/ifp_inventory_summary/ Check Out
ASRS Safety Topics!ASRS Database Report Sets each consist of 50 de-identified ASRS Database records relevant to topics of interest to the aviation community. View/Download Report Sets »CALLBACK Issue 445 Download PDF & Print View HTML ASRS Online Resources CALLBACK Previous Issues Report to ASRS Search ASRS Database ASRS Homepage Special Studies
ASRS, in cooperation with the FAA, is gathering reports of incidents that occurred while pilots were utilizing weather or AIS information in the cockpit obtained via data link on the ground or in the air. Learn more » Read the Interim Report »
In cooperation with the FAA, ASRS is conducting an ongoing study on wake vortex incidents, enroute and terminal, that occurred within the United States. Learn more » December 2016 Report Intake: Air Carrier/Air Taxi Pilots 5,063 General Aviation Pilots 945 Controllers 538 Flight Attendants 463 Military/Other 306 Dispatchers 223 Mechanics 192 TOTAL 7,730 ASRS Alerts Issued: Subject No. of Alerts Aircraft or Aircraft Equipment 9 Airport Facility or Procedure 7 ATC Equipment or Procedure 10 Other 1 TOTAL 27 NOTE TO READERS:   ■  Indicates an ASRS report narrative    [   ]  Indicates clarification made by ASRS A Monthly Safety Newsletter from The Office of the NASA Aviation Safety Reporting System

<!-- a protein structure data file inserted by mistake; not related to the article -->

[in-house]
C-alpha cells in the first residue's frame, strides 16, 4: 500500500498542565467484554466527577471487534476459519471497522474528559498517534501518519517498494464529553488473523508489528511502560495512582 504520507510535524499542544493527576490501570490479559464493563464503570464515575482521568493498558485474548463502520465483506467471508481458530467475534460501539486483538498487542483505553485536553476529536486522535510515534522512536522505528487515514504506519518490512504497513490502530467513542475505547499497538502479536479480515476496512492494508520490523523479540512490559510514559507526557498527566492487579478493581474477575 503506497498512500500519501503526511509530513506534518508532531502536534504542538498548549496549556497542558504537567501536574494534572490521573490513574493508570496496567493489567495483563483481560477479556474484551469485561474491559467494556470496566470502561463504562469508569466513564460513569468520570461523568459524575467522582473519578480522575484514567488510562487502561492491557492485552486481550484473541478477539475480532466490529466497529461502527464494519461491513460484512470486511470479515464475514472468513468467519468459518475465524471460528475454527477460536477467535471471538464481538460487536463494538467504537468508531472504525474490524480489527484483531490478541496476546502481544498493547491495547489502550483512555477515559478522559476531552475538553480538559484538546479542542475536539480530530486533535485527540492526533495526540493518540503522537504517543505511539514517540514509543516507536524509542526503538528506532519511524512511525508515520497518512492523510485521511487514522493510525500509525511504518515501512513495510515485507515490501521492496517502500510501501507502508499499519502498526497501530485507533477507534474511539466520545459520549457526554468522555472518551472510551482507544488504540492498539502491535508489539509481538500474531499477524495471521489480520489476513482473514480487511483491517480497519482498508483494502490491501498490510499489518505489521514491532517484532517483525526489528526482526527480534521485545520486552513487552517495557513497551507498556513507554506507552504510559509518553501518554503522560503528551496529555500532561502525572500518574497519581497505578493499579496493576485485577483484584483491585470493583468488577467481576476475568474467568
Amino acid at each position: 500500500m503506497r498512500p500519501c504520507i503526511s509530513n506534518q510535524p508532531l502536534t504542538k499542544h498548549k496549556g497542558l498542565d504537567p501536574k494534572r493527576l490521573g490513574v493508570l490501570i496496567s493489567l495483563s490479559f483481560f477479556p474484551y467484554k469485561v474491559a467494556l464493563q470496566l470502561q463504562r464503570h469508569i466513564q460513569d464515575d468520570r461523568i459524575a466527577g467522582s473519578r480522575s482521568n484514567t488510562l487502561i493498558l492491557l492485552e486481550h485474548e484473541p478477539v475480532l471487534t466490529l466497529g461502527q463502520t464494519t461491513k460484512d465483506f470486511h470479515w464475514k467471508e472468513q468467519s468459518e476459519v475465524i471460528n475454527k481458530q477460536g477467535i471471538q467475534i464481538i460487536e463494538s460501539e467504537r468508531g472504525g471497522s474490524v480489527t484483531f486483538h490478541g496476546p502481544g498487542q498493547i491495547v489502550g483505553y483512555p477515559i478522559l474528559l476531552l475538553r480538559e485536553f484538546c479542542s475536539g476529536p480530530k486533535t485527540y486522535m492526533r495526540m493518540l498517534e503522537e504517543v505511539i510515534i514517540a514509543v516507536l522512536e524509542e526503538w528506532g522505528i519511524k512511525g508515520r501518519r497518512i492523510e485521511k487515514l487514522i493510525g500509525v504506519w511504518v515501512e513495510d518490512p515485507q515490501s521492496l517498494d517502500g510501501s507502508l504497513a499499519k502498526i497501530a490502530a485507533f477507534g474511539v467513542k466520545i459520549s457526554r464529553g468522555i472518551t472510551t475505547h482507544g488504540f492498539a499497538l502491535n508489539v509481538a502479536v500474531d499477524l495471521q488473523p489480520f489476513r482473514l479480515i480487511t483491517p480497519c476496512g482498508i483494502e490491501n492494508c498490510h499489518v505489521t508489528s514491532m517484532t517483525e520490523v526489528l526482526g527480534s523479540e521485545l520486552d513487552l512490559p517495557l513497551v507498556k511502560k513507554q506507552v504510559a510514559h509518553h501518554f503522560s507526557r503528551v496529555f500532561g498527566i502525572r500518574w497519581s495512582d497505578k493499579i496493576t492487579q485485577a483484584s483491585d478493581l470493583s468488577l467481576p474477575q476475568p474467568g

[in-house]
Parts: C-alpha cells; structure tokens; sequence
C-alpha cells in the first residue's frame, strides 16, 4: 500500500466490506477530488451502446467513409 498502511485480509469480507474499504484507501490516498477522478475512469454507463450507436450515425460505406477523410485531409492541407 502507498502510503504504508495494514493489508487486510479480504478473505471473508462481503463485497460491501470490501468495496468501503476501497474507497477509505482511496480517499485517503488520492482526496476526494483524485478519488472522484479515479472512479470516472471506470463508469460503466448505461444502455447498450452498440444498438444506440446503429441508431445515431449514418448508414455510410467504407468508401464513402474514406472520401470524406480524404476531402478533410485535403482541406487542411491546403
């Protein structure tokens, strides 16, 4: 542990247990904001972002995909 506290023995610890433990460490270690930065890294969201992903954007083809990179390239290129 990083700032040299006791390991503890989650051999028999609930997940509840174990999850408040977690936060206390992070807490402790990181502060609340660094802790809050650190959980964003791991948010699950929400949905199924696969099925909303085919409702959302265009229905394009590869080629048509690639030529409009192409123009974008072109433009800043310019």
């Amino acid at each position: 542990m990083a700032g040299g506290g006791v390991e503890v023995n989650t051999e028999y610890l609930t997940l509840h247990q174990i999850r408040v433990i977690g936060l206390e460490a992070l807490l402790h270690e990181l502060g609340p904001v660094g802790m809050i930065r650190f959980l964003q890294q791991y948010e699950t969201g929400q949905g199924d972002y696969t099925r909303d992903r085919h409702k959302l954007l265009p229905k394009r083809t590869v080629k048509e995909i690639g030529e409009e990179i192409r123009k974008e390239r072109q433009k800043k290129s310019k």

Issue 445




NASA Aviation Safety Reporting System | P.O. Box 189 | Moffett Field | CA | 94035-0189
Categories: News

Aviation MX Human Factors

FAA & FAASTeam News - Mon, 02/06/2017 - 13:30
Categories: FAA/CAA, News, US

Hartzell Engine Technologies Announces the Availability of FAA Certified South Wind Replacement Cabin Heaters

AskBob News - Tue, 01/31/2017 - 09:18

Montgomery, AL, (January 31, 2017)  — Mike Disbrow, president of Hartzell Engine Technologies (HET), announced today that as a result of its asset purchase of C&D Associates in 2016,

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Categories: News, US

CALLBACK 444 - January 2017

ASRS Callback - Thu, 01/12/2017 - 10:18